How to Use Quotations and Paraphrasing


 

How to Use Quotations and Paraphrasing

 

For information on APA and MLA citation styles, click on the links below:

APA Citation Style

Chicago Citation Style

MLA Citation Style

MLA 9 Citation Style

 

Quotations vs. Paraphrasing

A quotation is taken word-for-word from a source text, and the author(s) of the source text must be acknowledged. A paraphrase requires the writer to reword a idea from the source text into his/her own words; however, just like a quotation, the source author(s) must be acknowledged.

 

Why use quotations and paraphrasing?

Writers can use quotations and paraphrasing to:

 

Avoid Hit and Run Quoting

Hit and Run quoting refers to the use of multiple quotations in rapid succession with little or no discussion. This is common among students who, in an attempt to demonstrate credibility and knowledge on a subject, select quotes indiscriminately. Consider the following example:

 

Benjamin Lee Whorf's model "provides a window into the linguistic relativity hypothesis" (232) and serves a means of "... investigating the influence of language on thinking" (245) more generally. Language is not simply "a system of communication" (250), but "a repository of sociocultural knowledge" (251).

 

The example above provides too many quotations and no discussion. By simply regurgitating what has already been written on the topic of linguistic relativity, this hit and run quoting prevents the writer from demonstrating original thinking.

 

In producing an original piece of academic writing, students are expected to coherently incorporate the works of others into their own writing, whether through paraphrasing or in-text citations. Failure do so may result in an incomplete assessment of a topic, unclear writing, or even plagiarism. The best way to ensure that students effectively incorporate the works of others is to remember these three steps:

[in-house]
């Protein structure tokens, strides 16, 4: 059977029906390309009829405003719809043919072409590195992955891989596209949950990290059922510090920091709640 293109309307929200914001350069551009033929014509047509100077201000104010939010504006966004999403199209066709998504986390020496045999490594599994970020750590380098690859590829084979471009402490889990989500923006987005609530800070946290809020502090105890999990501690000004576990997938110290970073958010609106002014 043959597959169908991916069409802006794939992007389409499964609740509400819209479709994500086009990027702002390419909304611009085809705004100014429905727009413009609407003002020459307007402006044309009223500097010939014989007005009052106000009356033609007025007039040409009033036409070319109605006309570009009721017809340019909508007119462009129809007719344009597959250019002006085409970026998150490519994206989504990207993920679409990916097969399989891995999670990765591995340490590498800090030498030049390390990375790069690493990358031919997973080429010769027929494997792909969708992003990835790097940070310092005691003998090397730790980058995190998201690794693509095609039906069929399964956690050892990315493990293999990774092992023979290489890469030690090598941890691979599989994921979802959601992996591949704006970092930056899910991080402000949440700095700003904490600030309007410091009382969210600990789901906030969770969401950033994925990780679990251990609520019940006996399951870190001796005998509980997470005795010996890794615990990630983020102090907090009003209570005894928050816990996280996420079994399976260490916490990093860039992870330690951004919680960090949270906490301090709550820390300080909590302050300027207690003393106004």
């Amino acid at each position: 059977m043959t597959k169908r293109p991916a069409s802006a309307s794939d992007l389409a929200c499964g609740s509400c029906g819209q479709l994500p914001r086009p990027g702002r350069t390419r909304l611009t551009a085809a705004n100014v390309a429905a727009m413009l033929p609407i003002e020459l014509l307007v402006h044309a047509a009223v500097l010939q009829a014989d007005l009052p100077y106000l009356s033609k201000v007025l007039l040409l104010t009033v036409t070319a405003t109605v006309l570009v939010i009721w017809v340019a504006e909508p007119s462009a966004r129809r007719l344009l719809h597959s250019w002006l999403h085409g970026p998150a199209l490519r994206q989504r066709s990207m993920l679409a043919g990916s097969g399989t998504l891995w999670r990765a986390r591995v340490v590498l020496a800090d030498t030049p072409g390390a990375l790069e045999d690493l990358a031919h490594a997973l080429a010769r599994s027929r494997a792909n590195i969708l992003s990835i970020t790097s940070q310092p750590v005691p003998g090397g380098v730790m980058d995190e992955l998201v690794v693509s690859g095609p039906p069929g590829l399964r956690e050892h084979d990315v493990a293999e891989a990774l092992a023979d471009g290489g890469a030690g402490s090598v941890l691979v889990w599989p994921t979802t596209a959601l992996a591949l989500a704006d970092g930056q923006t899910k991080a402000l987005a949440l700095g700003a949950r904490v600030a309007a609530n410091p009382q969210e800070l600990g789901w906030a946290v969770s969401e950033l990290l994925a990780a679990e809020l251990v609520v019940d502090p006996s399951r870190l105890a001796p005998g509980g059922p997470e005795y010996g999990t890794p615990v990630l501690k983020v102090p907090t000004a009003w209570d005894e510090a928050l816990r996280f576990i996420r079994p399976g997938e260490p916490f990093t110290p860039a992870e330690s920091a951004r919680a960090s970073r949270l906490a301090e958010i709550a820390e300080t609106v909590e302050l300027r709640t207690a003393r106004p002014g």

1. Introduce the quote: Set the context

Any time the writer is going to quote a text or paraphrase an idea from that text, it is necessary to construct a context in which the quote/paraphrase can be viewed as appropriate. For example, consider the following example:

 

UNM should ban smoking on campus because of its harmful health effects. As Brandt (2006) notes, "Continued smoking or exposure to second-hand smoke leads to heart disease, lung cancer, and emphysema; in addition, smoking can intensify the effects of asthma and other respiratory conditions" (54). 

 

While the first sentence above could serve as a topic sentence in a paragraph laying out the specifics of a proposed ban on smoking, there needs to be more context here addressing the research done on the dangers of smoking. On possible revision could be as follows:

 

Fifty years ago, the effects of smoking were not well documented; however, recent studies have clearly demonstrated the dangers of consuming tobacco. As Brandt (2006) notes, "Continued smoking or exposure to second-hand smoke leads to heart disease, lung cancer, and emphysema; in addition, smoking can intensify the effects of asthma and other respiratory conditions" (54).

 

The underlined sentence above effectively frames the quote that will follow. Notice how it says nothing of a proposed ban on smoking--only that smoking is dangerous, which is the main point of the quote that follows. This provides a more appropriate context for the use of the quote, thus making the quote itself more rhetorically effective.

 

2. Provide the quote/paraphrased idea

Once the writer has created an appropriate context, the quote/paraphrase can be inserted.

 

3. Significance: What does this quote/idea illustrate?

After giving the quote/paraphrase itself, it is necessary to provide some discussion of that quote/paraphrase. It is important to discuss what the quote/paraphrase illustrates in order to ensure that readers take away the information that the writer wants them to. While the example above includes an introduction to the quote as well as the quote itself, the writer still needs to discuss the significance of this quote--how it supports (or refutes) the writers claim.

 

Fifty years ago, the effects of smoking were not well documented; however, recent studies have clearly demonstrated the dangers of consuming tobacco. As Brandt (2006) notes, "Continued smoking or exposure to second-hand smoke leads to heart disease, lung cancer, and emphysema; in addition, smoking can intensify the effects of asthma and other respiratory conditions" (54). Here we see that smoking is an issue of concern not only to smokers but non-smokers as well. Therefore, UNM should ban smoking on campus in order to provide a safer, more healthy environment for students, staff, and faculty.

 

Here, the two underlined phrases effectively illustrate why the author used the quote. Thus, using this 3-step process, the writer has effectively presented a chain of causality as follows:

 

Smoking as not dangerous to smokers (pre-1970s) --> smoking as dangerous to smokers (post-1970s)--> smoking as dangerous to smokers and nonsmokers --> smoking should be banned.

 

Click on the links below for more information on the writing process:

Thesis Statements

Topic Sentences

Transition Words